Dr. M. A. Ansari (1880 - 1936)

Dr. M. A. Ansari (1880 - 1936) President - Madras, 1927.

The ancestors of Mukhtar Ahmad Ansari came to India during the reign of Sultan Muhammad Bin Tughlaq. The family started its career serving in the royal army and holding respectable posts in the court. It settled at Yusufpur, now in the Ghazipur District of U.P. The Ansaris of Yusufpur managed to hold respectable governmental positions. But by the time Mukhtar Ahmad Ansari was born on December 25, 1880, the prosperity of the family was on the decline. Graduating from the Victoria High School, Ghazipur in 1896 Mukhtar Ahmad moved to Hyderabed where his two brothers were in the service of the Nizam, for his university education.


Immediately after his graduation in medical science from Madras Medical College ,Mukhtar Ahmad proceeded to England on a Nizam State Scholarship for higher medical education. He qualified for M.D. and M.S. in 1905, topping the list of successful candidates, by virtue of which he was the only Indian to be appointed Registrar, Lock Hospital, London. Later he was taken as the House Surgeon at the Charing Cross Hospital, London. The hospital acknowledged Dr. Ansari's outstanding services in the field of surgery by opening a ward in his name as the Ansari Ward.


During his long and fruitful stag in England Dr. Ansari was drawn into the Indian national scene by meeting and developing intimate relations with some Indian national leaders who used to visit London quite frequently. It was in London that he met and became a life-long friend of Motilal Nehru, Hakim Ajmal Khan and young Jawaharlal.


In spite of the ample opportunities for him to continue in a comfortable life abroad Dr. Mukhtar Ahmad Ansari returned home in 1910. After a short may at Hyderabed and his home town, Yusufpur, he established his medical practice in Delhi. Soon after, Dr. Ansari started taking part in active politics. The first move in this direction was his leading, in December 1912, the Ansari Medical Mission to Turkey to provide medical and surgical aid to the fighting Turkish army in the Balkan War. Although the mission was organised by Muslim leaders, it paved the way for the Indian national leaders to put India on the world map by advocating and fostering international understanding.


This was the period when the Congress and the Muslim League were close in their political goals and one did not find it difficult to express oneself simultaneously from both the platforms. Thus, Dr. Ansari succeeded in establishing himself in both circles, and played an important role in the Lucknow Pact of 1916 in which the Muslim League and the Congress agreed upon the idea of proportional representation. In 1918 he presided over the annual session of the Muslim League held at Delhi. His Presidential Address was proscribed by the Government because of his bold and fearless stand in it for the cause of the Khilafat and his unconditional support to the demand for complete freedom. Again in 1920 he was the President of the Nagpur session of the All-India Muslim League; at Nagpur also met at the same time the Indian National Congress under the president-ship of Vijayaraghavachariar of Madras, and the All-India Khilafat Committee with Maulana Abul Kalam Azad as its President. A joint session of all the three organisations was held.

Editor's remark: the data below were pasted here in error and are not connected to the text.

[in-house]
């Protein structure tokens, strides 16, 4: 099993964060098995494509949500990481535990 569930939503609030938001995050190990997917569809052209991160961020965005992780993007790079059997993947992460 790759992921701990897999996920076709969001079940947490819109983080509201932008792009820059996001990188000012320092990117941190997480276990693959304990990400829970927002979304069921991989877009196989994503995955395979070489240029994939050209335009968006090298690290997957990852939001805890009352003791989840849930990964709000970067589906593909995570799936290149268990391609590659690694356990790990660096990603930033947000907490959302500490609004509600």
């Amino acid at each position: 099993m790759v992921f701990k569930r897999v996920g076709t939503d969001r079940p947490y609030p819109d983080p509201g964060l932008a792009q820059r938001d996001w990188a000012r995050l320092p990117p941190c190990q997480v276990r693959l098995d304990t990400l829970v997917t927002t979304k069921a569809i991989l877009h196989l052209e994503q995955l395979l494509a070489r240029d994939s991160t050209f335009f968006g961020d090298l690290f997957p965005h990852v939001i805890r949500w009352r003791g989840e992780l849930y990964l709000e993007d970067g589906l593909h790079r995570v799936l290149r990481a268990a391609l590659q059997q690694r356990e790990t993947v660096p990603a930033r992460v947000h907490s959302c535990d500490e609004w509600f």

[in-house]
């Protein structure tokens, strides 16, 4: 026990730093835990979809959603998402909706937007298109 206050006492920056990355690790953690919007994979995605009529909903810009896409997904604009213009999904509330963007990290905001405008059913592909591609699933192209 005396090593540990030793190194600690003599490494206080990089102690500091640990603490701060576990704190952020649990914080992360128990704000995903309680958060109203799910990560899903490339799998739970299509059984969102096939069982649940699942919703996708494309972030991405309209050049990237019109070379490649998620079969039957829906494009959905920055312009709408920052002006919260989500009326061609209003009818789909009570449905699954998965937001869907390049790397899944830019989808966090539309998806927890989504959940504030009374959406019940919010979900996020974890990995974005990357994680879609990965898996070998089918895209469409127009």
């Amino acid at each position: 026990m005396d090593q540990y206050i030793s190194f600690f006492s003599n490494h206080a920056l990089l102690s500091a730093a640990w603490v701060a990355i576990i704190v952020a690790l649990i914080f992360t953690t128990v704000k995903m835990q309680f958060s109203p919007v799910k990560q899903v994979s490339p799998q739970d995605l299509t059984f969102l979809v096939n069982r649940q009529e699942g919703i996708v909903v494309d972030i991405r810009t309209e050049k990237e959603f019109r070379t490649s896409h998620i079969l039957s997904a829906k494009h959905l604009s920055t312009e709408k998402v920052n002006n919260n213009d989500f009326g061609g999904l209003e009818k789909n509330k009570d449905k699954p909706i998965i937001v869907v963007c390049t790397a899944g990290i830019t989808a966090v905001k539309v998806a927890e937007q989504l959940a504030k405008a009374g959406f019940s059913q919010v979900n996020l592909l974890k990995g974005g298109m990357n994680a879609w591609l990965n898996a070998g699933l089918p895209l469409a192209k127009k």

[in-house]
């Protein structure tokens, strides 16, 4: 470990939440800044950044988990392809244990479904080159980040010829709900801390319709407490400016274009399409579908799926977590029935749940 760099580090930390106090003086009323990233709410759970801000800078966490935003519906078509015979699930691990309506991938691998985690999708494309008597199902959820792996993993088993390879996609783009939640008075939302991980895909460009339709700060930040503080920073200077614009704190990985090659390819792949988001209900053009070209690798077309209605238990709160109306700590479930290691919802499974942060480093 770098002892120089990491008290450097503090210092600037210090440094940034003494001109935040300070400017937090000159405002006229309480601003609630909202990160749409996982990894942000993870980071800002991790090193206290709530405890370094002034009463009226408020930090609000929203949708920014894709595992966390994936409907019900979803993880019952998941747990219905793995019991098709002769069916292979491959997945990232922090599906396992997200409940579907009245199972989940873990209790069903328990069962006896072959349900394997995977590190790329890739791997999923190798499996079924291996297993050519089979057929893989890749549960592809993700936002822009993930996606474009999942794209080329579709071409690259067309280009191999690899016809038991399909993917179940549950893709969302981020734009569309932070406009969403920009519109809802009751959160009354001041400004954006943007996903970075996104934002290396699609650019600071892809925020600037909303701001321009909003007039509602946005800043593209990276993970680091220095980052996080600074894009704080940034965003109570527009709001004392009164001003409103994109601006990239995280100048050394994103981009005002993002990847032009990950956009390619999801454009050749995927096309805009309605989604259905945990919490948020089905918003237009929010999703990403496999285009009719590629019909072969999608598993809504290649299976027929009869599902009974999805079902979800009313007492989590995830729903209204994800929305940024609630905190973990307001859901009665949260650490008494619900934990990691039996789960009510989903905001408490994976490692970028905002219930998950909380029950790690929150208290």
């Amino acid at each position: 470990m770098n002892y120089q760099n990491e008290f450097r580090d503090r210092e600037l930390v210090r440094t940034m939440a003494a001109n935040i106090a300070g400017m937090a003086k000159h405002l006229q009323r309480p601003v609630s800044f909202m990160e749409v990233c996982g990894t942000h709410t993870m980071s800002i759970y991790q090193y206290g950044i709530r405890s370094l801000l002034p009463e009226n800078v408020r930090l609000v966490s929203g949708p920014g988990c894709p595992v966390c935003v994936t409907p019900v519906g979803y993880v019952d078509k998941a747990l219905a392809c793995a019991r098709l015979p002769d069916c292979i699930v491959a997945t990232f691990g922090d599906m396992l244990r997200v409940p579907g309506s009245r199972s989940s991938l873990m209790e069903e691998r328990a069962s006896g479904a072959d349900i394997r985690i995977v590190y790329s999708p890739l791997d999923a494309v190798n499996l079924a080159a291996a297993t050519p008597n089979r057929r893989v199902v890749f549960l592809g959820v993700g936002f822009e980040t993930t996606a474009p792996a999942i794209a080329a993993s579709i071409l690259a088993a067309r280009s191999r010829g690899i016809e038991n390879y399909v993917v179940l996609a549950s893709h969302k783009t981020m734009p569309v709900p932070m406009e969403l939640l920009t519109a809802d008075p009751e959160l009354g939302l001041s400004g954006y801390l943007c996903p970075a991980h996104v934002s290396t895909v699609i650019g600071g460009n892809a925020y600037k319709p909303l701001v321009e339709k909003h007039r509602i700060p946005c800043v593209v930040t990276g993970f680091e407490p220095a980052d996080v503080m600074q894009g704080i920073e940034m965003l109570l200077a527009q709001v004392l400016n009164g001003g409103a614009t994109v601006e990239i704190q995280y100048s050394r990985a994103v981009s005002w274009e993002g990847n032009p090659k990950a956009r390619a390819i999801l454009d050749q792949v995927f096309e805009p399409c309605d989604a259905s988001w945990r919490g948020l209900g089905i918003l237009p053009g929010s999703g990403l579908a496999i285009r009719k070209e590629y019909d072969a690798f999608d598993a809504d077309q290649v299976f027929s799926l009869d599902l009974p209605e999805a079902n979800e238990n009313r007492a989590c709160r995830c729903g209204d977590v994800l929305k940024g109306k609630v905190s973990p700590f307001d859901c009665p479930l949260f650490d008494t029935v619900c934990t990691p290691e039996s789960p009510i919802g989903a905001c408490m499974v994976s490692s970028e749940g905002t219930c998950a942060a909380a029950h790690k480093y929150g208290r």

Like in the Muslim League, Dr. Ansari held a high position in the Congress also. For almost all through his life he was member of its Working Committee. He was its General Secretary in the years 1920, 1922, 1926, 1929, 1931 and 1932, and President in 1927 (Madras Session). On question of entry in the Council to the government from inside Dr. Ansari remained with Gandhiji in the camp of the 'no-changers' who were against the entry. His personal relationship, however remained unsevered with the 'pro-changers', prominent among them being Pandit Motilal Nehru and Vithalbhai Patel. His Delhi Palatial house, 'Darus-salam', the Abode of Peace, was for all practical purposes like Congress House. Gandhiji used to stay there whenever he visited Delhi.


Although part of the inner circle Indian national life Dr. Anari also had access to the inner circle of the British bureaucracy in India. Thus, he often came to know in advance governmental decisions regarding prominent national leaders and was able to alert them in time non-cooperation days he took a keen interest in the establishment of independent national institutions for higher education, two them being the Jamia Millia Islamia, New Delhi and the Kashi Vidyapith at Benares. From its inception on October 29, 1920 Jamia Millia Islamia had the unconditional support of Dr. Absari. He was elected its Chancellor after the death of its firm Chancellor, Hakim Ajmal Khan.


On the night of May 10, 1936 when he was returning from Mussoorie where he had gone to pay a professional visit to the Nawab of Rampur, Dr. Ansari heart beat for the lad time in the railway compartment. The news reached Delhi before the train brought his body back which was finally laid to rest in the lap of his beloved Jamia Millia Islamia.


India has been turned into a vast internment camp and a number of Indians abroad have been successfully locked out. Respectable citizens have been prevented from leaving India even for purposes of health, business or travel.


From the Presidential Address - Dr. M. A. Ansari
I.N.C. Session, 1927, Madras

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